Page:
The U.S. Army has selected four industry teams to move on to the next phase of the light Robotic Combat Vehicle competition. The contenders are HDT Global, Oshkosh, a team of QinetiQ NA and Pratt & Miller, and a Textron-led team with Howe & Howe. The Army will issue a request for prototype proposals to the four contenders, and up to two contracts will be awarded in the second quarter of FY20 for four non-developmental surrogate vehicles that will be tested over the course of a year.
HDT Global is offering the Hunter WOLF; the Textron team is pitching a version of the Ripsaw; and Qinetiq is offering a variant of the Expeditionary Modular Autonomous Vehicle (EMAV).
The down-select follows a vehicle assessment in May 2019 that involved 10 systems from the aforementioned contenders as well as AM General and a team of Polaris, Applied Research Associates, and Neya Systems.
The video above shows the HDT Global Hunter WOLF in action during Urban Advanced Naval Exercise 2018 (ANTX18) at Camp Pendleton, California, March 19, 2018.
The Army’s RCV effort involves developing a family of unmanned ground vehicles operating in three weight classes: light vehicles, weighing less than 10 tons; medium vehicles, weighing between 10 and 20 tons; and heavy vehicles that could weigh between 20 and 30 tons.
The lighter variant will likely feature limited weapons, serving primarily as sensor nodes for intelligence gathering, situational awareness, and multidomain communications. The medium variant will be equipped with a medium-caliber cannon and anti-tank missiles, while the heavy variant will have space for a large-caliber cannon or other weapons. The robotic vehicles will initially be controlled remotely by soldiers, but further improvements in artificial intelligence could result in increasing levels of autonomy.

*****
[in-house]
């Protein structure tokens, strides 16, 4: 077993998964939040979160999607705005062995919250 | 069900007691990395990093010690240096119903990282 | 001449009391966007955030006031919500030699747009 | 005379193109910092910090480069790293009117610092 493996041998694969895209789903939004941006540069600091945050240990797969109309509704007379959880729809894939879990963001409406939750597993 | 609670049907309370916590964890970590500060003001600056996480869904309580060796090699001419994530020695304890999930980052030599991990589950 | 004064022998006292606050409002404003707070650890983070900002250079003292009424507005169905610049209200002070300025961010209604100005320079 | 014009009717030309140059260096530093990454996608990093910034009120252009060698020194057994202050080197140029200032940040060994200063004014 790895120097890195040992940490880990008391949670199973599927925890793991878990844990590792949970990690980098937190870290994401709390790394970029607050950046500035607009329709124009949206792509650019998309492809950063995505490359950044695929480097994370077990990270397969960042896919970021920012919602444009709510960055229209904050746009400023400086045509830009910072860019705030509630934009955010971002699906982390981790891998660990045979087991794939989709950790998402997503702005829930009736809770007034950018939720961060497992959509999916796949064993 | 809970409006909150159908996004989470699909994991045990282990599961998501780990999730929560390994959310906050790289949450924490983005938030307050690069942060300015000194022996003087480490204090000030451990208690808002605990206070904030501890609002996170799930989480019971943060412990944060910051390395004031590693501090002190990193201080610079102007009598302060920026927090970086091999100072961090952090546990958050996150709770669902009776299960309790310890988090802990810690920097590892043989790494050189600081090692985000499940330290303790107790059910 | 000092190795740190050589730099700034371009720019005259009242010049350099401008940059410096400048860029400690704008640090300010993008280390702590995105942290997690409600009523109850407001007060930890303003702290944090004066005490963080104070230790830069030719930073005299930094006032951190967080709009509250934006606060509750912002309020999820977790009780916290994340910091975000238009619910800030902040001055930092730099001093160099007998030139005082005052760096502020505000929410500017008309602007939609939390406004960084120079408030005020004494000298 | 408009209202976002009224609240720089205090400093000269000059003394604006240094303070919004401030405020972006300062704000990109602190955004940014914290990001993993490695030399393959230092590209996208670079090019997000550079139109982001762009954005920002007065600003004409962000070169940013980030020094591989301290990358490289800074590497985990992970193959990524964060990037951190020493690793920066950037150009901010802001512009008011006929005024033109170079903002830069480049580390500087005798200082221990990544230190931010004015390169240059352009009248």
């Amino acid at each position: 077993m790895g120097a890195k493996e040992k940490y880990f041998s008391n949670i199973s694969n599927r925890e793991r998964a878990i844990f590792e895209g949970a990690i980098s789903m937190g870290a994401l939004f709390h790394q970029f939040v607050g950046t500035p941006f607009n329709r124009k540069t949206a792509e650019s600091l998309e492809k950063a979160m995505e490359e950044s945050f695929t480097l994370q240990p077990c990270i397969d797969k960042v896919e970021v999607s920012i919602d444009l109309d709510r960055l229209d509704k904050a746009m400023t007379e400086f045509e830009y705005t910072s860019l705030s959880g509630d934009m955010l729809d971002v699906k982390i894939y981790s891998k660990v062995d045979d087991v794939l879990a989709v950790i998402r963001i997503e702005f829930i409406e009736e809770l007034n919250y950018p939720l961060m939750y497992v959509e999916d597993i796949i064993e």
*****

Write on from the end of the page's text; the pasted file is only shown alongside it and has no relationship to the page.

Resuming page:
The new Ripsaw M5 can launch a #FLIR SUGV, Skyraider, and features a TacFLIR 280-HD, and the 360 SA system for situational awareness! pic.twitter.com/8WFY1wQ5Rb
— FLIR (@flir) October 14, 2019
Competitions for the light and medium variants are being managed by the National Advanced Mobility Consortium, with the Army serving as the decision authority. Submissions for the medium variant are currently under evaluation ahead of a down-select.
The Army is planning a series of surrogate tests for all three weight classes. For the large weight class, the service will begin by testing modified M113 surrogate vehicles operated by soldiers in upgraded Bradley vehicles. All of this testing will help the service develop operational standards and refine program requirements before an actual RCV is developed. The concept is so new that the Army isn’t even sure how a robotic combat vehicle would be best utilized until it is tested in the field.